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5 tips for making a one-car family work

  By March 26, 2014

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My husband and I aren’t always the best at being frugal, but there’s one really big thing we do to save money: share a car.

I estimate that we save at least $5,000 a year by not having to pay for gas, maintenance, repairs, insurance and tag renewal for an extra vehicle. In fact, it could be more: According to a 2013 study by AAA, it costs about $9,122 a year to own and operate a mid-sized sedan when you factor in $3,571 for depreciation.

It started as an experiment. It was the height of the Great Recession, and my old Volvo — the one that cost us at least $400 every time it landed in the shop — broke down again. We decided to postpone fixing the car, just for a month.

At the time, my husband was in grad school and drove our 1996 Corolla (which is in fantastic shape for its age — no one can believe it’s that old) on his hourlong commute to the university three times a week. I work from a home office, so we figured sharing was doable.

Weeks went by, then months. It was actually surprisingly easy. Every couple of weeks or so, we’d hit a snag where I wanted to run to the store, but he had the car or vice versa. But it was never a big deal.

Eventually, we decided to sell my car. Now, we live in a small city in Georgia, and my husband is a college professor. We live downtown, and his university has a free shuttle service between the downtown campus and the main campus, where he teaches. When the weather’s nice, he walks downtown and catches the university bus or rides his bike to work. So, sharing a car is easier than ever.

But, we have had to adjust. Here’s what makes it work for us:

  • Communication. When you share a car, you have to do a lot more talking about everyday plans. I always ask Joe to let me know in advance whenever he needs the car, and I try to do the same for him. But we forget sometimes.
  • Flexibility. There will be times when conflicts pop up, so you have to be ready to adjust. For example, sometimes I make a vet appointment for one of our dogs and then have to call back and change it. Or, sometimes whoever has the car has to run an extra errand or two. As the blog Working Moms Against Guilt points out, car sharing can make errands a hassle.
  • Planning errands. Having a system for errands helps. I do all of my grocery shopping for the week early on Sunday morning. If I need something and Joe has the car that day, I ask him to pick it up on his way home. (It’s convenient that he drives past the grocery, drug, hardware and pet stores on his way home.)  In a guest post  on Money Saving Mom, blogger Liz of Frugally Blonde writes that she makes being a one-car family work by planning out routes around town, combining errands and doing two weeks of grocery shopping in one trip.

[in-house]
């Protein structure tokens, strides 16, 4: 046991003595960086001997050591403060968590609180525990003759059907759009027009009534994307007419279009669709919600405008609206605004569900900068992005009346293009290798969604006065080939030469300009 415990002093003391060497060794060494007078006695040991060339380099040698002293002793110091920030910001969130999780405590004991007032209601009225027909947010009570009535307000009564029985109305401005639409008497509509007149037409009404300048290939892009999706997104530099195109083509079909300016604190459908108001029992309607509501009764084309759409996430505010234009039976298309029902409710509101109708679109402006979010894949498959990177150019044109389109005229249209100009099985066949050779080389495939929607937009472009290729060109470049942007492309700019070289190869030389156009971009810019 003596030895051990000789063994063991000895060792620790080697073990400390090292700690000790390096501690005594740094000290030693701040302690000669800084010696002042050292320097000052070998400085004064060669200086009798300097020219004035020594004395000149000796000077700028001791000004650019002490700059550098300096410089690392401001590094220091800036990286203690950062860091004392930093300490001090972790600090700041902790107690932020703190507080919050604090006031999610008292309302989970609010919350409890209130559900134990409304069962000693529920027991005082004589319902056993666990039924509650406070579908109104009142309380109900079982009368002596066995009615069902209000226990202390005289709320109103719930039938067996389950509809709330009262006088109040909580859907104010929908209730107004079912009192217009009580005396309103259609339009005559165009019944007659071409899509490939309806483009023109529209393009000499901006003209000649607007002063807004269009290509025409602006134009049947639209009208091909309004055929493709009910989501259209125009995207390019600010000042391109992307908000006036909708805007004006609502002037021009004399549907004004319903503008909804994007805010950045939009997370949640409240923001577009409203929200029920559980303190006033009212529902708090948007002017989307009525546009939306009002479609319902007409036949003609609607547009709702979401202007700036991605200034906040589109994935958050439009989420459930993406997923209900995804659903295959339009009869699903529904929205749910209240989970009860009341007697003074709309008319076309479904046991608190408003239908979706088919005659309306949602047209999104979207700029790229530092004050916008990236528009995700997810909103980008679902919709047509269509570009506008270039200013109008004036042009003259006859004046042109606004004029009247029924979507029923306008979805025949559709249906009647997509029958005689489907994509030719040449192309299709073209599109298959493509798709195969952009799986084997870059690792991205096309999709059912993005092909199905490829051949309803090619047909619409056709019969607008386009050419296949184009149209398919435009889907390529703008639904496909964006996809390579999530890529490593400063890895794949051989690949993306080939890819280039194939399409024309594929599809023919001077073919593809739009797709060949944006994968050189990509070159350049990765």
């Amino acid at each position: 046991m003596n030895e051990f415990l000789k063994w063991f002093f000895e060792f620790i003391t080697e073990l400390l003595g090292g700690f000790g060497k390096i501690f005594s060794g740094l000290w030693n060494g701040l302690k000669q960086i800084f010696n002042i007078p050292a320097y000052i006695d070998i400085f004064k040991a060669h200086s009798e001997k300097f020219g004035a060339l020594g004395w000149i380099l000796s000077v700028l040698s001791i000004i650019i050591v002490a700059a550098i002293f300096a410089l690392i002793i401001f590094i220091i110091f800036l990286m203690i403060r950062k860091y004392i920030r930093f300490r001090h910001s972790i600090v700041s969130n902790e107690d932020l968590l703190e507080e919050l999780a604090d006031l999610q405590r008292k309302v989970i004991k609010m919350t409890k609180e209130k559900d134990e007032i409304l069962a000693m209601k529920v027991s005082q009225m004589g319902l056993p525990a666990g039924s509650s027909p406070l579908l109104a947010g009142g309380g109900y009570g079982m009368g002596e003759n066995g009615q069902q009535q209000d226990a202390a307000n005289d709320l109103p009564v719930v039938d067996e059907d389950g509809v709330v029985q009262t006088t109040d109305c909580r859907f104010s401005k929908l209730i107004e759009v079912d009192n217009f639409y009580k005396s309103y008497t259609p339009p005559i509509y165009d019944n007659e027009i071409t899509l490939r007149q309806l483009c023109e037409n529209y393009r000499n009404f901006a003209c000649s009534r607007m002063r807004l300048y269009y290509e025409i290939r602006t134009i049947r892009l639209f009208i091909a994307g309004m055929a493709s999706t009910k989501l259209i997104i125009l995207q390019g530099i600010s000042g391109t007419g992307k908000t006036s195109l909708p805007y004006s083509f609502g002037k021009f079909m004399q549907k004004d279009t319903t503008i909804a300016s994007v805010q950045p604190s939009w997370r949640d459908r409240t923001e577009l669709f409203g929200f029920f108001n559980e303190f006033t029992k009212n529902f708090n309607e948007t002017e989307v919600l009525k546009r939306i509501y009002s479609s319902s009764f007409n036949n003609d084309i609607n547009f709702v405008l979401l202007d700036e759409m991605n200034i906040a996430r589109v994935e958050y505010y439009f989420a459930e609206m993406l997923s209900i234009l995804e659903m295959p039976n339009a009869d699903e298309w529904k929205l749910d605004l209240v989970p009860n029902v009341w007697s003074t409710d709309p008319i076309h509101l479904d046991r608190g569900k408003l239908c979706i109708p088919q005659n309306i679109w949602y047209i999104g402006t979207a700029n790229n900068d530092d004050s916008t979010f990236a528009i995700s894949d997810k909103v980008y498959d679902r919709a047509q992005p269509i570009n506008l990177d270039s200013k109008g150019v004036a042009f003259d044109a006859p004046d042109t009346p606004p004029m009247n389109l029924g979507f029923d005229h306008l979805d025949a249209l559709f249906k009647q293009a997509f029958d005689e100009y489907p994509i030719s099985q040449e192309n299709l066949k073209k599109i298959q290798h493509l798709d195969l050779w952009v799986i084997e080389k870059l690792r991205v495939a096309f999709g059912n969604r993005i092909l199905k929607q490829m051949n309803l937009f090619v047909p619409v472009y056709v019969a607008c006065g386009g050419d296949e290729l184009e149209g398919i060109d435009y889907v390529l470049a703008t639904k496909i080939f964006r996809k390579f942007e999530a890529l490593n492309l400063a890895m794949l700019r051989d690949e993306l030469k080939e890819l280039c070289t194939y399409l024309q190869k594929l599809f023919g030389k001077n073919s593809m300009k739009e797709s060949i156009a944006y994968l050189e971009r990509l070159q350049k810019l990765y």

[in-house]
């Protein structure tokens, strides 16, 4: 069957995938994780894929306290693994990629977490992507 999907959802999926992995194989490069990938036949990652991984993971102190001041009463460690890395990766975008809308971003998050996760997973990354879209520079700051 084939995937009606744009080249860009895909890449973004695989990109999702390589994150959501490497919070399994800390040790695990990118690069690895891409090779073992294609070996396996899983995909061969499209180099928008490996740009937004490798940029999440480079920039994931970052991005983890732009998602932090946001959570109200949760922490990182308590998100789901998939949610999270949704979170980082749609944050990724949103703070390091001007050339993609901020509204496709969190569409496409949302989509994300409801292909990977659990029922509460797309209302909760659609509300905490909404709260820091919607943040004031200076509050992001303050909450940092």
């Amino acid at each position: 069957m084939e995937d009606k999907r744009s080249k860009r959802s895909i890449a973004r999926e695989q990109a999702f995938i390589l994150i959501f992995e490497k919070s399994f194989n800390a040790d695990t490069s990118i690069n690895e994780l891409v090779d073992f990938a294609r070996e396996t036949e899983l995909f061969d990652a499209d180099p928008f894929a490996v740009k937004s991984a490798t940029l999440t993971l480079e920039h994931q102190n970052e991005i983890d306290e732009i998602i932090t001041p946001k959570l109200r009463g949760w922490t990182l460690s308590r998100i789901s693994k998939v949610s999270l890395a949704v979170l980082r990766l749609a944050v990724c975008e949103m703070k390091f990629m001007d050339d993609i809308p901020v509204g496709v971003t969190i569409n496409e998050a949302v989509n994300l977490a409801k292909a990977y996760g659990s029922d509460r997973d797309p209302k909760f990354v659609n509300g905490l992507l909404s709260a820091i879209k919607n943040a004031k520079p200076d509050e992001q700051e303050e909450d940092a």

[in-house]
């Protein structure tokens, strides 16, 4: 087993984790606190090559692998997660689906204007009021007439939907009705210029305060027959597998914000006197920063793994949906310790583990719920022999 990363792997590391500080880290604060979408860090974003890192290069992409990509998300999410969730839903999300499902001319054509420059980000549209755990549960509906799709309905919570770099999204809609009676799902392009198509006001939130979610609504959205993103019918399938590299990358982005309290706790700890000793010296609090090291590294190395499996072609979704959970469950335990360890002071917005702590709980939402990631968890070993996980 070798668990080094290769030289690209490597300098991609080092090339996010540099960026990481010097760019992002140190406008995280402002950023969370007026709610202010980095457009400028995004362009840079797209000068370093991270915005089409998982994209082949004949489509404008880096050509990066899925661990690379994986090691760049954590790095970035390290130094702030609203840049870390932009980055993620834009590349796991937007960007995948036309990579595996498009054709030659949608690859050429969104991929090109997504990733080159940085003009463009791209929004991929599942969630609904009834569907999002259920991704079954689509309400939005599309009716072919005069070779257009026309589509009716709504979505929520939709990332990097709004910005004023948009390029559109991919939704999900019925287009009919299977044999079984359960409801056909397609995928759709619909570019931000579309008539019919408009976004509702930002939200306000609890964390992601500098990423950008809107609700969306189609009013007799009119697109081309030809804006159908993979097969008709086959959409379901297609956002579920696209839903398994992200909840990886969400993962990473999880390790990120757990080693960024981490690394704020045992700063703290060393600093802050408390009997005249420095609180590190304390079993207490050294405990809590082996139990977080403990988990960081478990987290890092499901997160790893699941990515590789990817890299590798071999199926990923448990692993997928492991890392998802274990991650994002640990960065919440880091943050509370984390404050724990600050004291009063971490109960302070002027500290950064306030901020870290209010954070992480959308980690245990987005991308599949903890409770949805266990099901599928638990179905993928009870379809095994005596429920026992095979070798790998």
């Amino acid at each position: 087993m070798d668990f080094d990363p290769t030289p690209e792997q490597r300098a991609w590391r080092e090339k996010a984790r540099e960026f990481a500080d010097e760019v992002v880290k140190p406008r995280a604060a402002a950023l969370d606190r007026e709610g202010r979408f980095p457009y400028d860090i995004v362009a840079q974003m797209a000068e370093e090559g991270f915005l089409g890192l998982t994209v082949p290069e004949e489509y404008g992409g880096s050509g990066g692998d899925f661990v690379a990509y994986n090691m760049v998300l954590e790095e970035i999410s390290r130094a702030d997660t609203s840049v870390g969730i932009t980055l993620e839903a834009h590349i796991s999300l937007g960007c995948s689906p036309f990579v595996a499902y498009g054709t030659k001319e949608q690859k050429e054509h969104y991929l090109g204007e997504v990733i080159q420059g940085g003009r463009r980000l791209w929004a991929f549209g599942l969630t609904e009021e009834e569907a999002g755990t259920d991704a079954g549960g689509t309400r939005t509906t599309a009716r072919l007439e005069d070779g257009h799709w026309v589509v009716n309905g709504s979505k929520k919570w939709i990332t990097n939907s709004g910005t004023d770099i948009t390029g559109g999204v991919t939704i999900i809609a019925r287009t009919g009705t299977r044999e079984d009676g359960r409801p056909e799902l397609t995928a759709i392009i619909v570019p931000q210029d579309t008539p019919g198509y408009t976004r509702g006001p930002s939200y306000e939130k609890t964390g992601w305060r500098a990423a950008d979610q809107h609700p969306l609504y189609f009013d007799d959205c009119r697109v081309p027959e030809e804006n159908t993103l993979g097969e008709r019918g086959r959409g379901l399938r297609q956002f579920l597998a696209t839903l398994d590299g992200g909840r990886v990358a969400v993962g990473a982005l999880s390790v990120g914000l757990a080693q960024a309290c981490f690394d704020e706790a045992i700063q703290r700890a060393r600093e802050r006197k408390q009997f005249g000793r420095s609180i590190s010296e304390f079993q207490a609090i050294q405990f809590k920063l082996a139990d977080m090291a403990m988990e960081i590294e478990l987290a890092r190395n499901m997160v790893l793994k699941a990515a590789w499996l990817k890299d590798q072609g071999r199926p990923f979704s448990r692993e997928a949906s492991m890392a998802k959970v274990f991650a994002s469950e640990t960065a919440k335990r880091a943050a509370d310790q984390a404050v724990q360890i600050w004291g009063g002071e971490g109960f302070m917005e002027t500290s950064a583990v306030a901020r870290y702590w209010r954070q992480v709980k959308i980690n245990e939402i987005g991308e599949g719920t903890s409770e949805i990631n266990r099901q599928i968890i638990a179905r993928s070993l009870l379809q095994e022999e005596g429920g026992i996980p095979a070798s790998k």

• Not caring what others think. Sharing a car still seems odd to some people, especially if you don’t live in a progressive city where it might be considered cool. You might have to ignore raised eyebrows and questioning looks. Liz of Frugally Blonde writes: “When I tell new acquaintances that my husband and I share one car, I am usually met with a mix of shock and pity. In our affluent society, it is practically unheard of for each adult driver in a household not to have his or her own car.”
  • Being realistic about where you live. I can walk downtown to our bank, post office, coffee shops and restaurants. So, on days when Joe takes the car, I’m not stuck at home. As Working Moms Against Guilt points out, it can be tougher to share a car in the suburbs.

So, is being a one-car family really worth it, moneywise? In The Simple Dollar’s column Saving Pennies or Dollars, personal finance blogger Trent Hamm crunches the numbers. His conclusion? Over 10 years, commuting in a second car will cost $32,400 compared with $9,600 to take the bus.

Should you sell a car then and share the remaining one with your spouse? As Mark at You Need A Budget points out, it’s a good idea to first consider the what ifs (as in “What if I want to go to lunch with a friend or take a solo trip?”)

Then, You Need a Budget recommends you weigh the downsides — loss of always having wheels at the ready to take you where you want to go — against the upsides of saving money and a simpler life.

For us, it’s been easy: We’re content with just one car, and it frees up lots of money for us to save or spend on things (such as weekend getaways) that we value much more than the ability to run out and buy bread or paper towels at the spur of the moment.


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